Stylet (anatomy)

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A stylet is a hard, sharp, anatomical structure found in some invertebrates. For example, the word stylet or stomatostyle is used for the primitive piercing mouthparts of some nematodes[1] and some nemerteans. In these groups the stylet is a hardened protrusible opening to the stomach.

The mouthparts of tardigrades, diptera and aphids[2] are also called stylets.[3]

The stylet is adapted for the piercing of cell walls, and usually functions by providing the operative organism with access to the nutrients contained within the prey cell.

References[edit]

  1. ^ "Digestive System". Nemaplex- The Nematode-Plant Expert Information System. Department of Nematology, University of California, Davis. Retrieved 26 November 2013.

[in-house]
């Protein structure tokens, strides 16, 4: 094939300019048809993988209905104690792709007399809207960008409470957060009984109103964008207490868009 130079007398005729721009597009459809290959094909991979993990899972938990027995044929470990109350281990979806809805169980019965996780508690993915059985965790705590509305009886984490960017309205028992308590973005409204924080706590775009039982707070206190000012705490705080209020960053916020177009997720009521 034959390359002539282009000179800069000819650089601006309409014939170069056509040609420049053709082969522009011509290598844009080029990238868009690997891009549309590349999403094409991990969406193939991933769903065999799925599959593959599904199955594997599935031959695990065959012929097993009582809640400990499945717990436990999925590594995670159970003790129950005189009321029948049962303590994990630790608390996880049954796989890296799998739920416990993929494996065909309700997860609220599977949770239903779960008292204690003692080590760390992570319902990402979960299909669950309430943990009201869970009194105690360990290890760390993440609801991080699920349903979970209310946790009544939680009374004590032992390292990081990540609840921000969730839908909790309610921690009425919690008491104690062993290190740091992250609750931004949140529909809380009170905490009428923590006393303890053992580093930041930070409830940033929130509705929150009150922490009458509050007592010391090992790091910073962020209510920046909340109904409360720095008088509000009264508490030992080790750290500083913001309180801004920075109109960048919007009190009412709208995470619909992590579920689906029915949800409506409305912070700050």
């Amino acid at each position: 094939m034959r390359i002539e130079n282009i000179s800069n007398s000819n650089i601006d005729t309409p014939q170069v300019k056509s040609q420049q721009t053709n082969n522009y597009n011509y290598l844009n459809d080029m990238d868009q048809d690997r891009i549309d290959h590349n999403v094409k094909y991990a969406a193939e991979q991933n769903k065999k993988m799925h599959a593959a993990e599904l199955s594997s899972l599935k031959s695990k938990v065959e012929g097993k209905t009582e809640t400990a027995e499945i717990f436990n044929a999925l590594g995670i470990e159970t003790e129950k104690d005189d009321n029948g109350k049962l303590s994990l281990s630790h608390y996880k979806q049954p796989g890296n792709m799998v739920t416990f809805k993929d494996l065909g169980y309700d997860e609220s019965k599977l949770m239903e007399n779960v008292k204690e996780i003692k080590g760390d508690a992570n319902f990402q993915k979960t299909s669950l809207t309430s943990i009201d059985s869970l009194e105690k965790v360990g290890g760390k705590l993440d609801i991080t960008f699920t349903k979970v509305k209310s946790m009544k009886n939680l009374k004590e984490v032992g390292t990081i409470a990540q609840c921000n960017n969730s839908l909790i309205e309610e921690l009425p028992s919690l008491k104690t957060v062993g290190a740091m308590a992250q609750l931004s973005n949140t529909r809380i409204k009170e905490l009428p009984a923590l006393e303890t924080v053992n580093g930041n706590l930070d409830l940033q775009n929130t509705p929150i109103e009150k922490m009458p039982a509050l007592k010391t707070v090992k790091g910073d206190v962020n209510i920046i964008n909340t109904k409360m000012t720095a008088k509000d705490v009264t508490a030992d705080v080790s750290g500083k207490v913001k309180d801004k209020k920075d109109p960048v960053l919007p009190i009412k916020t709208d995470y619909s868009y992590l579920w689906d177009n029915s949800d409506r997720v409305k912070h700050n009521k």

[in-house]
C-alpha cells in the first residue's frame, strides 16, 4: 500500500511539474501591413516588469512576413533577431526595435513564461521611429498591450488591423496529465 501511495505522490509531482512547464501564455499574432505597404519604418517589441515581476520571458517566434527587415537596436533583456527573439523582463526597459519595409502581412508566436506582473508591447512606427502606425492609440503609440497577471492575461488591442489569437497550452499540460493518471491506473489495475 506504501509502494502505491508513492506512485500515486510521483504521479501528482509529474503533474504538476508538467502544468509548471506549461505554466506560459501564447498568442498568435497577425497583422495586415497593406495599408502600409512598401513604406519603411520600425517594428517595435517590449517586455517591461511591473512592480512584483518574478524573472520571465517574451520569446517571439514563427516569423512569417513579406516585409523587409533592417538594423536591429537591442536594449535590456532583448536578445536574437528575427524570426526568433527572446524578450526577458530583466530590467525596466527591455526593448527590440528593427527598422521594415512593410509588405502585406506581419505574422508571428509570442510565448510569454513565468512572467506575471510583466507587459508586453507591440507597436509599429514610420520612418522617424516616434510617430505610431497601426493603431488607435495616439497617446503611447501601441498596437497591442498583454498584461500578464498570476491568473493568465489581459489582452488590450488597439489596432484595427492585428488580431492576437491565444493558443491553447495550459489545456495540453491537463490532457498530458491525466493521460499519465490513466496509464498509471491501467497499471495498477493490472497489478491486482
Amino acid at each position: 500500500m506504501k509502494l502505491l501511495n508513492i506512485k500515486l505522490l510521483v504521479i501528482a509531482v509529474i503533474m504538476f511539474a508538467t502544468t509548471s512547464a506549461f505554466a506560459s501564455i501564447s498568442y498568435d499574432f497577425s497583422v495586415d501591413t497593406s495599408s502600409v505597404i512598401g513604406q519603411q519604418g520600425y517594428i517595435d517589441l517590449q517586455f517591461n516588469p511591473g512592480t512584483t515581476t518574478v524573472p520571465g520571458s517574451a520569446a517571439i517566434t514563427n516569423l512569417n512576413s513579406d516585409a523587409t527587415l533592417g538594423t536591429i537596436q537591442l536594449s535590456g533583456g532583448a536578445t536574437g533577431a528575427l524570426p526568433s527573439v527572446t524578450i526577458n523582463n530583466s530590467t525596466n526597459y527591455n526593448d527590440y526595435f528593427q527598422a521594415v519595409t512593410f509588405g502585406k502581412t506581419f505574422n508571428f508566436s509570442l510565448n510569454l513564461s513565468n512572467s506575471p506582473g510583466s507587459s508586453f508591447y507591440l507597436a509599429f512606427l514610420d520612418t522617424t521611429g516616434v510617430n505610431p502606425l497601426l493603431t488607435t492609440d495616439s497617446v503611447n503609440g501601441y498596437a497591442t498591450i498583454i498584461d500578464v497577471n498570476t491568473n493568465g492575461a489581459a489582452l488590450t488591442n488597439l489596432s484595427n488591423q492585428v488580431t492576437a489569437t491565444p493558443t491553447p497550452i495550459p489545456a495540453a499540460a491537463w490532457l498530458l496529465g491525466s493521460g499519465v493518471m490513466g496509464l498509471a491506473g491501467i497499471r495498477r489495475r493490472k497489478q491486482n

2. ^ W. Allen Miller, Steven A. Whitham (2013), "Plant viruses", in David M. Knipe, Peter Howley (eds), Fields Virology (6th ed.), Wolters Kluwer, p. 2311, ISBN 9781451105636
  3. ^ "An Introduction to Insect Structure" (PDF). Biology.ualberta.ca. Retrieved 10 July 2018.